mBlog is a hacked up version of Movable Type, which violates the MT license agreement, and the stream of people it sends over here asking questions without realizing that the answers won't work for them because they are using a hacked up and feature-limited version is very probably one of the reasons that the new MT license is so much more strict than the previous versions.

I wondered if this could really be true. Would someone actually be dumb enough to so blatantly violate MT's license?.

Over at Mutated Monkeys, Beth posted a list of some of the web sites she reads, noting whether the site migrated away from or stayed with Movable Type since Six Apart announced the new MT licensing terms two weeks ago.

Anil Dash of Six Apart left some comments on my first post about MT3D's new licenses:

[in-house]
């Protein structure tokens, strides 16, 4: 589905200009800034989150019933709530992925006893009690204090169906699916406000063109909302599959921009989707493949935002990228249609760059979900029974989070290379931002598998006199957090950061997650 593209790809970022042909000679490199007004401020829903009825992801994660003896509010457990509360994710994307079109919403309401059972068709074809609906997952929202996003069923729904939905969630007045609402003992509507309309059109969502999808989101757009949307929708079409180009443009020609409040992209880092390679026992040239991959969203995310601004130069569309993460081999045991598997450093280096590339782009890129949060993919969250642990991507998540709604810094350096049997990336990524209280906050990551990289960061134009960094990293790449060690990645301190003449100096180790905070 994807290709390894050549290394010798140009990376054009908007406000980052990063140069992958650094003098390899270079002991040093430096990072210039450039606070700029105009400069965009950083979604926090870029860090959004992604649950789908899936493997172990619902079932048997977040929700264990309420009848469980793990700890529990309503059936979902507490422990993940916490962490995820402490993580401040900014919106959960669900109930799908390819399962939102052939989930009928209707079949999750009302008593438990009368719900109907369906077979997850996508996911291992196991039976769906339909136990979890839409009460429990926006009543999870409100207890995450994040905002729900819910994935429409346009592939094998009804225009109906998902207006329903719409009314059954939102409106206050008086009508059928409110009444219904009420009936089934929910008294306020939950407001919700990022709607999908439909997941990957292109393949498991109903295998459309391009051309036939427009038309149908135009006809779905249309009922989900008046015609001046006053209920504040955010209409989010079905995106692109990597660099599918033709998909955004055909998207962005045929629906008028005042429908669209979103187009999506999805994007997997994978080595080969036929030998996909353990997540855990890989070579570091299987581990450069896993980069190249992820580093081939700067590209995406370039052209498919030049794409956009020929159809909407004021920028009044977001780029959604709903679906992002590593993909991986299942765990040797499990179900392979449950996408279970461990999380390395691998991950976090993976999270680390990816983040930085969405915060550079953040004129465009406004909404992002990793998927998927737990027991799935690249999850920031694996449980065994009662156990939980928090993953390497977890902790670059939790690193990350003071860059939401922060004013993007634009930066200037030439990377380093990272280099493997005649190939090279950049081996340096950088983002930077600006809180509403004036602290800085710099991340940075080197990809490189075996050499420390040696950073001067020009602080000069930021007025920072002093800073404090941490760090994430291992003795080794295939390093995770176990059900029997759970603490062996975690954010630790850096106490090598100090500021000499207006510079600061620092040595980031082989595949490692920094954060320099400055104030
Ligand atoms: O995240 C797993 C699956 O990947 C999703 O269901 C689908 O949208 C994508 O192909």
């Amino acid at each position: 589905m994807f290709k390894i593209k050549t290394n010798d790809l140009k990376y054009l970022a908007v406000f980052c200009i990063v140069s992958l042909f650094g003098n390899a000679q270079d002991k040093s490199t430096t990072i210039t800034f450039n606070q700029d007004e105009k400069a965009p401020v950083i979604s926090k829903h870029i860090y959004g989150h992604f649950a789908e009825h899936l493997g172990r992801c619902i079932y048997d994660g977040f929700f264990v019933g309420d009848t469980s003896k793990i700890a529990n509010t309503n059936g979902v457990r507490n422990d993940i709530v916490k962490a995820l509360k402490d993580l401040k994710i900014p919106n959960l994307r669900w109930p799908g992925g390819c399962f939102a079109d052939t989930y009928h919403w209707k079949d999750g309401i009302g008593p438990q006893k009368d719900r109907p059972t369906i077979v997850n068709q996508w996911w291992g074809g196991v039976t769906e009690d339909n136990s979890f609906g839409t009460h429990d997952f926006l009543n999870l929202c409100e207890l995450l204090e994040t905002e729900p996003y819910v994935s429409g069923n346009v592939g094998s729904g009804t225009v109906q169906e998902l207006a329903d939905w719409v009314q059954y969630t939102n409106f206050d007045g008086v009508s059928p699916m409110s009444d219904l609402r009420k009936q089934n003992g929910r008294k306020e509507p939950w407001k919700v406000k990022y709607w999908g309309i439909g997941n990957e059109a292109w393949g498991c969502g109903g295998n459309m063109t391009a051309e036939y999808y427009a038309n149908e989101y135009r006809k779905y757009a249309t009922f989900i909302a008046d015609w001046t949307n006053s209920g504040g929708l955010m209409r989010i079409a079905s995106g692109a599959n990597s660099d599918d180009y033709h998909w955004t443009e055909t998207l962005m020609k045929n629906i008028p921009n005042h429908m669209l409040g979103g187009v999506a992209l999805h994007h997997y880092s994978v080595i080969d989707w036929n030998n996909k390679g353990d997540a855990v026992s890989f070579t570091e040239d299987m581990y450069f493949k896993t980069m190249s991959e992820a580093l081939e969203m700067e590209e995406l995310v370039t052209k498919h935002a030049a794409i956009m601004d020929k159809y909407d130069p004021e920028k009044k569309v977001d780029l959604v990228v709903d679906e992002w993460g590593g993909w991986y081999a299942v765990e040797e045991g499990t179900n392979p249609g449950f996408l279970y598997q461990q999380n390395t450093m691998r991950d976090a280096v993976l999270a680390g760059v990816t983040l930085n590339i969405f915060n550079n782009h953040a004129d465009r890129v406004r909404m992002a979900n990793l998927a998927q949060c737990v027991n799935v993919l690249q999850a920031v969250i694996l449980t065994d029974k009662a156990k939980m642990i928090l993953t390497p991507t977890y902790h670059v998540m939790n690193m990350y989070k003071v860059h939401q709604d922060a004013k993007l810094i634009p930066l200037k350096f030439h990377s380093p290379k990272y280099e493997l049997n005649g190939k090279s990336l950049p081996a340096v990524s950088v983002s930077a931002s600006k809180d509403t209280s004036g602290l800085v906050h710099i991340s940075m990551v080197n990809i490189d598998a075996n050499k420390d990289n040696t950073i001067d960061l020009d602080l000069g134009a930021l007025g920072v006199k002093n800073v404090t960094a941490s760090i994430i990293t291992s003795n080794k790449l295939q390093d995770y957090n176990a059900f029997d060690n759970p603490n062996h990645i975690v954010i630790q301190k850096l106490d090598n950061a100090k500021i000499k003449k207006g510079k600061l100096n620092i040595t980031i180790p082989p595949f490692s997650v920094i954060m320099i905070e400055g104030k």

MT3D license and price updates

As I noted in "MT 3.0 Licensing Guide": "Prices stated are not guaranteed and subject to change at any time." They have. Based on feedback from MT's users, Six Apart has made some significant changes to MT3D's to its pricing schedule and its licenses, just two days after MT3D's release.

With the release of MT 3.0 today, new license agreements (Personal, Commercial) were also unveiled at the same time. The objectionable terms in MT's prior license agreements relating to support services and compensation appear to have been eliminated.

But in the new FAQ is this apparent holdover:

Q: I want to charge for installations. Is this allowed?
A: You may charge for installation of Movable Type for any user who has purchased
a license for Movable Type Personal Edition or any Commercial Use license. Charging
for installation of the free, unsupported version of Movable Type is not permitted.

Sorry, but Six Apart cannot prohibit that. I'm puzzled as to why that would even be included. Surely it wouldn't be something as petty as "Well, Six Apart didn't make any money from that user, so no one else can either", would it? Fortunately, the FAQ is not legally binding or enforceable.

Here's some new license terms that caught my eye -

From the Personal License: